Along with his affinity for modest language, Washington also wrote about the importance of a modest appearance. “In your apparel, be modest and endeavor to accommodate nature rather than to procure admiration” (Rule 52), he wrote. “Keep to the fashion of your equals, such as are civil and orderly, with respect to times and places” (Rule 52). Modesty is also a theme in the Holy Quran: “Tell the believing men to lower their gaze and to be mindful of their chastity; in this they will be more considerate for their own well-being and purity…” (24:30-31). The Holy Quran requests that women “not display the charms of their bodies beyond what may be apparent thereof; hence, let them draw their head-coverings over their bosoms” (24:31). Muhammad and Washington wanted their peers to dress appropriately because a modest and clean appearance is an indication of healthy inner feelings and humble attitudes.
Muhammad and Washington also believed in the virtue of humility. The Holy Qur’an states that “(t)he servants of the Merciful are those who walk on the earth in humility” (25:63) and that the “(s)uccessful indeed are the believers who humble themselves in their prayers” (23:02). In Islam, there is even the term ujb, which warns mankind of arrogance and the danger of exaggerating one’s accomplishments. Comparatively, Washington believed that “a man ought not to value himself of his achievements or rare qualities, his riches, his titles, his virtue or his kindred” (Rule 63). The humility of Muhammad and Washington was crucial to the early success of their fledgling nations. The direction of the Arab and American society could have had a much different history if Muhammad and Washington were egotistical and presumptuous leaders.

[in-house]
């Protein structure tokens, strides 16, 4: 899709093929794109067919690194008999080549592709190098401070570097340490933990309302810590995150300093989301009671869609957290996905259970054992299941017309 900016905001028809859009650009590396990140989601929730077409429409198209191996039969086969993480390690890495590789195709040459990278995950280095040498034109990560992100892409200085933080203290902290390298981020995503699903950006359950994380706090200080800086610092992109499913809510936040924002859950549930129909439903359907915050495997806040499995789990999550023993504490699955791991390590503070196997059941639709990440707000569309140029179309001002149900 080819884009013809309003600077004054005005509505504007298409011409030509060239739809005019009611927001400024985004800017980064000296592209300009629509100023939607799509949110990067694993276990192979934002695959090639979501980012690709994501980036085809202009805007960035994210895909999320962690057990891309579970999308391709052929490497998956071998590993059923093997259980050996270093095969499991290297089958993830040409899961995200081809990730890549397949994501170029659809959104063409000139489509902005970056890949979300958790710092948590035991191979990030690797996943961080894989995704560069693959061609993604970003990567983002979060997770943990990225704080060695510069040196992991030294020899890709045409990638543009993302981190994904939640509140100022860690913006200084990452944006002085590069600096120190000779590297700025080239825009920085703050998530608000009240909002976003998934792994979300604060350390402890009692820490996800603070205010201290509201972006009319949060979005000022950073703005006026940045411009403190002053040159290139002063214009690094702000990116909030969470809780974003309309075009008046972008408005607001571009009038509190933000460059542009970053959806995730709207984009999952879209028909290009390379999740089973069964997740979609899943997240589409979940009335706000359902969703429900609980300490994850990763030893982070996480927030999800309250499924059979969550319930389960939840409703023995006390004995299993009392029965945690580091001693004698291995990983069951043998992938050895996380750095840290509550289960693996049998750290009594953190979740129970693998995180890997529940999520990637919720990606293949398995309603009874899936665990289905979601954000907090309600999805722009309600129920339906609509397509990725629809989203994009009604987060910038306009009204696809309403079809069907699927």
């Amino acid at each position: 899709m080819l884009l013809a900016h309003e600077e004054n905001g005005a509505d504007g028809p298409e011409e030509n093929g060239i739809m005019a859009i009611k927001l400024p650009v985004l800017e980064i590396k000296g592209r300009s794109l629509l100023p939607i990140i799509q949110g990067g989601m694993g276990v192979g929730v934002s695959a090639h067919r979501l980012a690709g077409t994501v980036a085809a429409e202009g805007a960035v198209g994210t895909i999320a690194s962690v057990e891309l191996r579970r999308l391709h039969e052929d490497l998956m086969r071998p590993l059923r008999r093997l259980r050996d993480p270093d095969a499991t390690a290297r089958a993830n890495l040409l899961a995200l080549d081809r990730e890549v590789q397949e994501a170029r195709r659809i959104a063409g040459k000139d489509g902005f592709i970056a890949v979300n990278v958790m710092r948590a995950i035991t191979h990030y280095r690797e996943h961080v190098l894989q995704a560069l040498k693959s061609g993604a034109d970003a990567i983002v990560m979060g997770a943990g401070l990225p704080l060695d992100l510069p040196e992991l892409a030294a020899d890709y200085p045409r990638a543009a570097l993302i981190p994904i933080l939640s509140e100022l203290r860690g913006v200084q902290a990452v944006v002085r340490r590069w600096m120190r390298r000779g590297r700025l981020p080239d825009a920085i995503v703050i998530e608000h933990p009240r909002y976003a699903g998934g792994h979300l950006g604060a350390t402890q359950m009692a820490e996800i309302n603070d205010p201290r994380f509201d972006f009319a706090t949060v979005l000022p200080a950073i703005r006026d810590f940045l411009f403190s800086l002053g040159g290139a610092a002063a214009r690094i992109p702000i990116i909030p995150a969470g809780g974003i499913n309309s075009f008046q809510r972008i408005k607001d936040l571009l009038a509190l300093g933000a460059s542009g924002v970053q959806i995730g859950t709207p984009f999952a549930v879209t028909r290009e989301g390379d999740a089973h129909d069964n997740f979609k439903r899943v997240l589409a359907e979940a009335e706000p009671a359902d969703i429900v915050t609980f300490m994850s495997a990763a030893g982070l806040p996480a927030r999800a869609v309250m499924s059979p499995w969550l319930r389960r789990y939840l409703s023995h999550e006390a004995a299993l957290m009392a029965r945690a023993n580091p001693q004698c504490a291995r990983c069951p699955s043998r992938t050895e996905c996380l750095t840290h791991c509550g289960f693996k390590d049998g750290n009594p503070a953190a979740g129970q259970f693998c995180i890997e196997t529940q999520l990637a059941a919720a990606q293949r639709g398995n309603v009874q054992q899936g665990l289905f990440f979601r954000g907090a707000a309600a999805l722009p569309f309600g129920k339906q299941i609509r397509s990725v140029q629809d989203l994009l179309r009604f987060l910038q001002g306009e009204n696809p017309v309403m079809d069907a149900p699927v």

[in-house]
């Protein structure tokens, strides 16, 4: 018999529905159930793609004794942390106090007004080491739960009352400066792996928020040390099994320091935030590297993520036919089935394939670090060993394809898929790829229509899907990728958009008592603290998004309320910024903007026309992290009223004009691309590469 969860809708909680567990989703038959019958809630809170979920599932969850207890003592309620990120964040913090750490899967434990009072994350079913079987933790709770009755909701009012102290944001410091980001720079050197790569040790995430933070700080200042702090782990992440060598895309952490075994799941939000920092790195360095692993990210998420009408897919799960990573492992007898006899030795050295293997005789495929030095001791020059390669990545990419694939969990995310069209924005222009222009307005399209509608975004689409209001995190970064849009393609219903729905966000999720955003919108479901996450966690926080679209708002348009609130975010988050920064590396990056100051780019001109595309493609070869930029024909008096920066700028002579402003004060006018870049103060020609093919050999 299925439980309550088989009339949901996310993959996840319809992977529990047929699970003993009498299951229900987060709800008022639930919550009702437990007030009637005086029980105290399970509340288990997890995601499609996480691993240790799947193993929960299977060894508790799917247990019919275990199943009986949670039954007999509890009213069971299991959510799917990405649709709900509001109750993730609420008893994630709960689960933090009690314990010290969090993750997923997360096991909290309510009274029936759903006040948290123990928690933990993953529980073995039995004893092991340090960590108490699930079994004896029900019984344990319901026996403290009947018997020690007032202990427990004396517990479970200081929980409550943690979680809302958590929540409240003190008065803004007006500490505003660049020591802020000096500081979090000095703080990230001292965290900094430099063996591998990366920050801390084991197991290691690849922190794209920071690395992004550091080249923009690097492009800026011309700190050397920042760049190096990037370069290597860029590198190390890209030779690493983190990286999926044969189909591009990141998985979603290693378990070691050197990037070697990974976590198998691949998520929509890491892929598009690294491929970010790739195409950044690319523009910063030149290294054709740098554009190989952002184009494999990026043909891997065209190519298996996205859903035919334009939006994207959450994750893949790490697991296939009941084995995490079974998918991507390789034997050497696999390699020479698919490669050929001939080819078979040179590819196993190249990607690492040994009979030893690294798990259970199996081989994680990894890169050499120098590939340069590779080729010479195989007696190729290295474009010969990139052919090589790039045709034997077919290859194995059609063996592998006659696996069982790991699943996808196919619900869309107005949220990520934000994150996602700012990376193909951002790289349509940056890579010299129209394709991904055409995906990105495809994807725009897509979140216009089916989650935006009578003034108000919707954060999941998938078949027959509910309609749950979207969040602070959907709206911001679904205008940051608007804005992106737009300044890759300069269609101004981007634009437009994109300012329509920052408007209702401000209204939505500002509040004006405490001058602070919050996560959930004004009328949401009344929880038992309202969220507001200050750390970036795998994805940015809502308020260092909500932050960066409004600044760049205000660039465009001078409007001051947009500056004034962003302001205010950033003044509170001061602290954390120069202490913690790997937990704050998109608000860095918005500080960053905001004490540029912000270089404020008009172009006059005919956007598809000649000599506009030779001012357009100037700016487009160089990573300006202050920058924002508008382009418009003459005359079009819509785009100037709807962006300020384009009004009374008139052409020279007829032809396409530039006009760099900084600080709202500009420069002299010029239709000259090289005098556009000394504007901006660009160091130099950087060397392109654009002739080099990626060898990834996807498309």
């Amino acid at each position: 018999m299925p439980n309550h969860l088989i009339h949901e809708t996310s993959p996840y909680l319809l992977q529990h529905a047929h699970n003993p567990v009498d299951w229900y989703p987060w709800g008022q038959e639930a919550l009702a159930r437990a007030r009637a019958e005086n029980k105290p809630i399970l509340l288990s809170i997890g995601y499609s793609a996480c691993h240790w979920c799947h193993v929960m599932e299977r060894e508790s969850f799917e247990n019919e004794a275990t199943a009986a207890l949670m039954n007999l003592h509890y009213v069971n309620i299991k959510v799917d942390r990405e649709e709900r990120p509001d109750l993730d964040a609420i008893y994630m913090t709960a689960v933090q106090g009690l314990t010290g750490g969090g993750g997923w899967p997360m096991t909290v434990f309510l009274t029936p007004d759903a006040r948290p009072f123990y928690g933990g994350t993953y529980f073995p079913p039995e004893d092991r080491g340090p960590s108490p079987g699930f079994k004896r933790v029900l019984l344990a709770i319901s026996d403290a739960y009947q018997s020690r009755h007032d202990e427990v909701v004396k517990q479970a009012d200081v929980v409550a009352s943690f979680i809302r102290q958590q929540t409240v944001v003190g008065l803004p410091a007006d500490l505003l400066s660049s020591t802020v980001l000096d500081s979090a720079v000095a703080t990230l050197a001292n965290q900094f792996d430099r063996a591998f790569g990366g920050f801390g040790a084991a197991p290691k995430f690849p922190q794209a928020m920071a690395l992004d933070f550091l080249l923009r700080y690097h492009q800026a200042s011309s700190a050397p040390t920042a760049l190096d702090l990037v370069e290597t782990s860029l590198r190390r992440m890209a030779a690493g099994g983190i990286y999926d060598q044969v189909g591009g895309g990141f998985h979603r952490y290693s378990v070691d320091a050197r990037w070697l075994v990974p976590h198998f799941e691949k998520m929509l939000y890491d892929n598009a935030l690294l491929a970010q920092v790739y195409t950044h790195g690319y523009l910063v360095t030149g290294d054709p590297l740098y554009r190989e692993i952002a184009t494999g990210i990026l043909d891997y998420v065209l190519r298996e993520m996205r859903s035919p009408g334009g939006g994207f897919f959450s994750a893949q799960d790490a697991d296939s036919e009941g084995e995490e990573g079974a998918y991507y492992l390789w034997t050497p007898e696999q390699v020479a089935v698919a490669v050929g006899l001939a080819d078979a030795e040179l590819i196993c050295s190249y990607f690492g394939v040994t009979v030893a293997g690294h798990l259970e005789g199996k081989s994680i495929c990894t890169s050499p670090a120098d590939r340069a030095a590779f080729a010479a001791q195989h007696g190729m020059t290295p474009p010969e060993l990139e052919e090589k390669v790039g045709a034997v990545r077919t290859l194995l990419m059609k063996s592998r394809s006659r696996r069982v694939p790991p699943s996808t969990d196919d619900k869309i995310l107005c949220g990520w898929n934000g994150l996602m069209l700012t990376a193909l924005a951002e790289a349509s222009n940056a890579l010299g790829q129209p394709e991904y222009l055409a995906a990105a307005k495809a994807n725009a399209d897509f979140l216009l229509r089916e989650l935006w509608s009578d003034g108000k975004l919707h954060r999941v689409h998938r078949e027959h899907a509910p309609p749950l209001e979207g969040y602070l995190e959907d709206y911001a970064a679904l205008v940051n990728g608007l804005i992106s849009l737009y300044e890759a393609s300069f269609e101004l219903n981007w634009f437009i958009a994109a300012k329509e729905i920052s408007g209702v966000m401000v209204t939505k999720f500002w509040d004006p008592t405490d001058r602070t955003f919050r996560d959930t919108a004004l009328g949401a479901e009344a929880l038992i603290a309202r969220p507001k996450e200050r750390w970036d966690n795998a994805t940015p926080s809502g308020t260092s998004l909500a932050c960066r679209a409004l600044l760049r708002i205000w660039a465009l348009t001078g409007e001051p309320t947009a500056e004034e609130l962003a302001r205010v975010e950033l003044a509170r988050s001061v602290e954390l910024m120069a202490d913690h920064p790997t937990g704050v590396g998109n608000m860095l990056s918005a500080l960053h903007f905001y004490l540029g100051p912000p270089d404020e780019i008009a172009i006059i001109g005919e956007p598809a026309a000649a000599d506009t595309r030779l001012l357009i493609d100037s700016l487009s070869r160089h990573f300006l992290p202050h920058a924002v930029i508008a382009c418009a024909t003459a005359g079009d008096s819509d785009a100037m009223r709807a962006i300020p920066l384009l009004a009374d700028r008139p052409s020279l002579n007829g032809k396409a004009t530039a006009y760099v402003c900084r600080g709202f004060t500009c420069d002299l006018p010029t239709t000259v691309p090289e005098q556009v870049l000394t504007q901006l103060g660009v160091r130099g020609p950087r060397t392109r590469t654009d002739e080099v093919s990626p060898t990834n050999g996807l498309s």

Respect, especially for one’s parents, is also mentioned in the Holy Quran and “Rules of Civility.” Washington wrote that people should “[h]onor and obey” our natural parents, “although they may be poor” (Rule 108). Similarly, the Holy Quran calls for “good treatment” of parents: “Whether one of both of them reach old age [while] with you, say not to them [so much as] ‘oof’ [i.e., an expression of irritation] and do not repel them but speak to them a nobel word” (17:23-24). Muhammad and Washington understood the correlation between high character and respect. Both men realized that the key to a strong society is for people, especially families, to treat each other how they wished to be treated.
While it may appear as an obscure similarity, Muhammad and Washington also cared a great deal about good hygiene. The Holy Quran, for example, states that, “Allah … loves those who keep themselves pure and clean” (2:22). Similarly, in “Rules of Civility,” Washington wrote that people should keep their “nails clean and short, and your hands and teeth clean, yet without showing any concern for them” (Rule 15). Washington added that people should wear clean clothing: “Wear not your clothes foul, ripped or dusty … and take heed that you approach not to any uncleaness” (Rule 51). Both Muhammad and Washington stressed the importance of maintaining a clean, well-presented physical appearance. They believed that good hygiene was a projection of a positive body image, which, in turn, reflected a healthy mind.
Ultimately, Muhammad and Washington were gentlemen of the highest degree. This is no more evident than in the connection between them in the Holy Quran and “Rules of Civility.” Perhaps Muslims worldwide and American could forge better relations if each group adhered to the advice Muhammad and Washington provided.
Dr. Muhammad Taqi-ud-Din al-Hilali and Dr. Muhammad Mushin Khan, Translation of the meanings of the Nobel Qur’an in the English Language (Madinah: King Fahd Complex).
John T. Phillips, II, George Washington’s Rules of Civility (Leesburg: Goose Creek Productions, 2003).